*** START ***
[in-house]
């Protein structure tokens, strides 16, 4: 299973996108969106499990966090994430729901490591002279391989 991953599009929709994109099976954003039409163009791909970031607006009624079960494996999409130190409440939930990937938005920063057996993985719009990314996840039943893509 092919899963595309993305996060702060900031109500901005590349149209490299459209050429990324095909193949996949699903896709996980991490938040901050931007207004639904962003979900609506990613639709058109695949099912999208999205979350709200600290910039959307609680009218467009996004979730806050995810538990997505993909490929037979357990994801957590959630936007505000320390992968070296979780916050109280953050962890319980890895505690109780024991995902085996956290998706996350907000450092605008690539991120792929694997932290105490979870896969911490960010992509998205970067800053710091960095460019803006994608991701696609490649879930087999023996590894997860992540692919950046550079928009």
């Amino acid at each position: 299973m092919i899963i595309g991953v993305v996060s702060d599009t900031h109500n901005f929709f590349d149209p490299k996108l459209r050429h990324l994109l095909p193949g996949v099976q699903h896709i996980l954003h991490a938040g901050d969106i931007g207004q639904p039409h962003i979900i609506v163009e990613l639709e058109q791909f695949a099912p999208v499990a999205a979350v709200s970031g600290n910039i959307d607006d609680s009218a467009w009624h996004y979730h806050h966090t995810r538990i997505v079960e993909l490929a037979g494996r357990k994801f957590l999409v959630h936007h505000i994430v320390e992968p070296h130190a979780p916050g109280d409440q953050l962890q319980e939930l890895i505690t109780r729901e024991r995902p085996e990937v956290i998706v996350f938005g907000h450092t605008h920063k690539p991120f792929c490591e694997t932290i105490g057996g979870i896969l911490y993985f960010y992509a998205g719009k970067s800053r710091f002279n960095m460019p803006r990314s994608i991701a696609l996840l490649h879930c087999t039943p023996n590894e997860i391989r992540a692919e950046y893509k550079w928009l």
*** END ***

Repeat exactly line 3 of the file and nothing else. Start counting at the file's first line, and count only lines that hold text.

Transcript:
């Amino acid at each position: 299973m092919i899963i595309g991953v993305v996060s702060d599009t900031h109500n901005f929709f590349d149209p490299k996108l459209r050429h990324l994109l095909p193949g996949v099976q699903h896709i996980l954003h991490a938040g901050d969106i931007g207004q639904p039409h962003i979900i609506v163009e990613l639709e058109q791909f695949a099912p999208v499990a999205a979350v709200s970031g600290n910039i959307d607006d609680s009218a467009w009624h996004y979730h806050h966090t995810r538990i997505v079960e993909l490929a037979g494996r357990k994801f957590l999409v959630h936007h505000i994430v320390e992968p070296h130190a979780p916050g109280d409440q953050l962890q319980e939930l890895i505690t109780r729901e024991r995902p085996e990937v956290i998706v996350f938005g907000h450092t605008h920063k690539p991120f792929c490591e694997t932290i105490g057996g979870i896969l911490y993985f960010y992509a998205g719009k970067s800053r710091f002279n960095m460019p803006r990314s994608i991701a696609l996840l490649h879930c087999t039943p023996n590894e997860i391989r992540a692919e950046y893509k550079w928009l």